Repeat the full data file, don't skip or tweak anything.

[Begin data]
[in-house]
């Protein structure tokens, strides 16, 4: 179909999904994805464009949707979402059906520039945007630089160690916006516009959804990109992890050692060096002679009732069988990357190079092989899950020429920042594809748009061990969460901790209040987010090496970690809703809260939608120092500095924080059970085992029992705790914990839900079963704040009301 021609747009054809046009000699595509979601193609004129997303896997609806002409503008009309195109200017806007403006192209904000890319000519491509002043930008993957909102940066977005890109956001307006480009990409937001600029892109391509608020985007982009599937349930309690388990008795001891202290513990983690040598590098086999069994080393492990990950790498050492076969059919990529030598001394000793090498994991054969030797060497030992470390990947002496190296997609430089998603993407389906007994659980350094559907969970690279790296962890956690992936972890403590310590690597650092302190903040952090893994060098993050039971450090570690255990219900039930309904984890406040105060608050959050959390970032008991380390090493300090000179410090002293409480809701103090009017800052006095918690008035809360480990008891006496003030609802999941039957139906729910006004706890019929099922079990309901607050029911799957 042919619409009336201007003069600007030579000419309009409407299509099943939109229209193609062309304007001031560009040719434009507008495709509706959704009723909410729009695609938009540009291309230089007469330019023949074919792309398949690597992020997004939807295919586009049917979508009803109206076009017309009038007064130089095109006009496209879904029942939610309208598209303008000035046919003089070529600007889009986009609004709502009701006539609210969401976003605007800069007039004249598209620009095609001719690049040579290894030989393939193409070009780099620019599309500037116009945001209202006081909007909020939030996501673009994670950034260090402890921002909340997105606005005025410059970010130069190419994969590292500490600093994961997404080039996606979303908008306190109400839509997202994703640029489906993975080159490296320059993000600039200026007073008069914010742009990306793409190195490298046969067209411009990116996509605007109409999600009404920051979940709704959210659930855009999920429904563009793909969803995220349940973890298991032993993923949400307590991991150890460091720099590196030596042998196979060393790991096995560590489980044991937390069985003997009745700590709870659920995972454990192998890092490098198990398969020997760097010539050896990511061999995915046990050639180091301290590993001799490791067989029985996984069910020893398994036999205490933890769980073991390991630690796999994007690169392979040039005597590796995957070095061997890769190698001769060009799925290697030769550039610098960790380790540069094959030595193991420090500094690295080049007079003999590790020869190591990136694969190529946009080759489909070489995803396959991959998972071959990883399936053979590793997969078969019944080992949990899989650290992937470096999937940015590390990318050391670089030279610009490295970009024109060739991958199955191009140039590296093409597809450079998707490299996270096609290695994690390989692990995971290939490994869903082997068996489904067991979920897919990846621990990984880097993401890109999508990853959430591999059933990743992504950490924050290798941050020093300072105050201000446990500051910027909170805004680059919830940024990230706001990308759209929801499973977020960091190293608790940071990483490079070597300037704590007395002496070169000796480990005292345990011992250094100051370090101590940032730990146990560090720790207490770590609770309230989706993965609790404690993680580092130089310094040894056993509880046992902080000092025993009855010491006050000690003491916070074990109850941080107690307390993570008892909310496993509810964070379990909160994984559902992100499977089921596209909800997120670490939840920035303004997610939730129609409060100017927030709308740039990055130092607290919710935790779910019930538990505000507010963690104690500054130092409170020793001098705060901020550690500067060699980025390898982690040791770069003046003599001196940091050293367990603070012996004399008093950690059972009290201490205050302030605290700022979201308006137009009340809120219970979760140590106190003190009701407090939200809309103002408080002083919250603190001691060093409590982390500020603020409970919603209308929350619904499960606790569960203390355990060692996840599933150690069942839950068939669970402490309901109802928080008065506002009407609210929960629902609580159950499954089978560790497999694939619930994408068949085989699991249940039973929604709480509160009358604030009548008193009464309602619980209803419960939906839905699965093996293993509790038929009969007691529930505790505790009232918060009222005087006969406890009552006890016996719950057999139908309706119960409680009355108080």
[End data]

[in-house]
């Protein structure tokens, strides 16, 4: 179909999904994805464009949707979402059906520039945007630089160690916006516009959804990109992890050692060096002679009732069988990357190079092989899950020429920042594809748009061990969460901790209040987010090496970690809703809260939608120092500095924080059970085992029992705790914990839900079963704040009301 021609747009054809046009000699595509979601193609004129997303896997609806002409503008009309195109200017806007403006192209904000890319000519491509002043930008993957909102940066977005890109956001307006480009990409937001600029892109391509608020985007982009599937349930309690388990008795001891202290513990983690040598590098086999069994080393492990990950790498050492076969059919990529030598001394000793090498994991054969030797060497030992470390990947002496190296997609430089998603993407389906007994659980350094559907969970690279790296962890956690992936972890403590310590690597650092302190903040952090893994060098993050039971450090570690255990219900039930309904984890406040105060608050959050959390970032008991380390090493300090000179410090002293409480809701103090009017800052006095918690008035809360480990008891006496003030609802999941039957139906729910006004706890019929099922079990309901607050029911799957 042919619409009336201007003069600007030579000419309009409407299509099943939109229209193609062309304007001031560009040719434009507008495709509706959704009723909410729009695609938009540009291309230089007469330019023949074919792309398949690597992020997004939807295919586009049917979508009803109206076009017309009038007064130089095109006009496209879904029942939610309208598209303008000035046919003089070529600007889009986009609004709502009701006539609210969401976003605007800069007039004249598209620009095609001719690049040579290894030989393939193409070009780099620019599309500037116009945001209202006081909007909020939030996501673009994670950034260090402890921002909340997105606005005025410059970010130069190419994969590292500490600093994961997404080039996606979303908008306190109400839509997202994703640029489906993975080159490296320059993000600039200026007073008069914010742009990306793409190195490298046969067209411009990116996509605007109409999600009404920051979940709704959210659930855009999920429904563009793909969803995220349940973890298991032993993923949400307590991991150890460091720099590196030596042998196979060393790991096995560590489980044991937390069985003997009745700590709870659920995972454990192998890092490098198990398969020997760097010539050896990511061999995915046990050639180091301290590993001799490791067989029985996984069910020893398994036999205490933890769980073991390991630690796999994007690169392979040039005597590796995957070095061997890769190698001769060009799925290697030769550039610098960790380790540069094959030595193991420090500094690295080049007079003999590790020869190591990136694969190529946009080759489909070489995803396959991959998972071959990883399936053979590793997969078969019944080992949990899989650290992937470096999937940015590390990318050391670089030279610009490295970009024109060739991958199955191009140039590296093409597809450079998707490299996270096609290695994690390989692990995971290939490994869903082997068996489904067991979920897919990846621990990984880097993401890109999508990853959430591999059933990743992504950490924050290798941050020093300072105050201000446990500051910027909170805004680059919830940024990230706001990308759209929801499973977020960091190293608790940071990483490079070597300037704590007395002496070169000796480990005292345990011992250094100051370090101590940032730990146990560090720790207490770590609770309230989706993965609790404690993680580092130089310094040894056993509880046992902080000092025993009855010491006050000690003491916070074990109850941080107690307390993570008892909310496993509810964070379990909160994984559902992100499977089921596209909800997120670490939840920035303004997610939730129609409060100017927030709308740039990055130092607290919710935790779910019930538990505000507010963690104690500054130092409170020793001098705060901020550690500067060699980025390898982690040791770069003046003599001196940091050293367990603070012996004399008093950690059972009290201490205050302030605290700022979201308006137009009340809120219970979760140590106190003190009701407090939200809309103002408080002083919250603190001691060093409590982390500020603020409970919603209308929350619904499960606790569960203390355990060692996840599933150690069942839950068939669970402490309901109802928080008065506002009407609210929960629902609580159950499954089978560790497999694939619930994408068949085989699991249940039973929604709480509160009358604030009548008193009464309602619980209803419960939906839905699965093996293993509790038929009969007691529930505790505790009232918060009222005087006969406890009552006890016996719950057999139908309706119960409680009355108080």